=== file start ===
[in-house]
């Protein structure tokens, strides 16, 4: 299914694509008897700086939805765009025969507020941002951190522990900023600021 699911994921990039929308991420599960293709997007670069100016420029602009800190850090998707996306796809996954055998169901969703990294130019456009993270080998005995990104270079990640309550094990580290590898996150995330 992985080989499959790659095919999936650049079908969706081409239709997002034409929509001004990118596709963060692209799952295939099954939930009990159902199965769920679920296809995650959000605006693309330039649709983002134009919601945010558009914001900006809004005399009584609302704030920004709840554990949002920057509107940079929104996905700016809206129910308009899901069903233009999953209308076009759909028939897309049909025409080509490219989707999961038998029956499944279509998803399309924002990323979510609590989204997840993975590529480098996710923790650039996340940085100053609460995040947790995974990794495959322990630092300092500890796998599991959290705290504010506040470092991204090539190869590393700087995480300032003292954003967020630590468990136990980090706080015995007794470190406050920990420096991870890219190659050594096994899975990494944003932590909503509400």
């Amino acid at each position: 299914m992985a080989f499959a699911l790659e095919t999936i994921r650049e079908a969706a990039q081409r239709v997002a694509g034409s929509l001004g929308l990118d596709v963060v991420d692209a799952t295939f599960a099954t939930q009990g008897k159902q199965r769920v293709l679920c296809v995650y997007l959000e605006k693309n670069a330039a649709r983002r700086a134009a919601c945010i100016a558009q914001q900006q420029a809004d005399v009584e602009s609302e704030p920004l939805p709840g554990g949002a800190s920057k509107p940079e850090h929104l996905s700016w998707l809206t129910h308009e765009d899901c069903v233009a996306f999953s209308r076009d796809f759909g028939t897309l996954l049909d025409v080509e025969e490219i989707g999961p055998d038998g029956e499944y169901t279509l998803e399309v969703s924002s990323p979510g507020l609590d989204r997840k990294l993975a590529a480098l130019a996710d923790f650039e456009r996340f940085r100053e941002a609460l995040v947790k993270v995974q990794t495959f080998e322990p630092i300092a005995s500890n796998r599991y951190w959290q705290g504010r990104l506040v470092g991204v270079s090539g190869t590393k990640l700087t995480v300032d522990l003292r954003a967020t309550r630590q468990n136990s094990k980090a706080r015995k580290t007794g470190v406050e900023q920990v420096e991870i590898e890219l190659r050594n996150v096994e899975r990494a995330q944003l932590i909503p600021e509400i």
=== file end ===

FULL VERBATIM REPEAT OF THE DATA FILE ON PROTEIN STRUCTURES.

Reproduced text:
[in-house]
């Protein structure tokens, strides 16, 4: 299914694509008897700086939805765009025969507020941002951190522990900023600021 699911994921990039929308991420599960293709997007670069100016420029602009800190850090998707996306796809996954055998169901969703990294130019456009993270080998005995990104270079990640309550094990580290590898996150995330 992985080989499959790659095919999936650049079908969706081409239709997002034409929509001004990118596709963060692209799952295939099954939930009990159902199965769920679920296809995650959000605006693309330039649709983002134009919601945010558009914001900006809004005399009584609302704030920004709840554990949002920057509107940079929104996905700016809206129910308009899901069903233009999953209308076009759909028939897309049909025409080509490219989707999961038998029956499944279509998803399309924002990323979510609590989204997840993975590529480098996710923790650039996340940085100053609460995040947790995974990794495959322990630092300092500890796998599991959290705290504010506040470092991204090539190869590393700087995480300032003292954003967020630590468990136990980090706080015995007794470190406050920990420096991870890219190659050594096994899975990494944003932590909503509400």
């Amino acid at each position: 299914m992985a080989f499959a699911l790659e095919t999936i994921r650049e079908a969706a990039q081409r239709v997002a694509g034409s929509l001004g929308l990118d596709v963060v991420d692209a799952t295939f599960a099954t939930q009990g008897k159902q199965r769920v293709l679920c296809v995650y997007l959000e605006k693309n670069a330039a649709r983002r700086a134009a919601c945010i100016a558009q914001q900006q420029a809004d005399v009584e602009s609302e704030p920004l939805p709840g554990g949002a800190s920057k509107p940079e850090h929104l996905s700016w998707l809206t129910h308009e765009d899901c069903v233009a996306f999953s209308r076009d796809f759909g028939t897309l996954l049909d025409v080509e025969e490219i989707g999961p055998d038998g029956e499944y169901t279509l998803e399309v969703s924002s990323p979510g507020l609590d989204r997840k990294l993975a590529a480098l130019a996710d923790f650039e456009r996340f940085r100053e941002a609460l995040v947790k993270v995974q990794t495959f080998e322990p630092i300092a005995s500890n796998r599991y951190w959290q705290g504010r990104l506040v470092g991204v270079s090539g190869t590393k990640l700087t995480v300032d522990l003292r954003a967020t309550r630590q468990n136990s094990k980090a706080r015995k580290t007794g470190v406050e900023q920990v420096e991870i590898e890219l190659r050594n996150v096994e899975r990494a995330q944003l932590i909503p600021e509400i």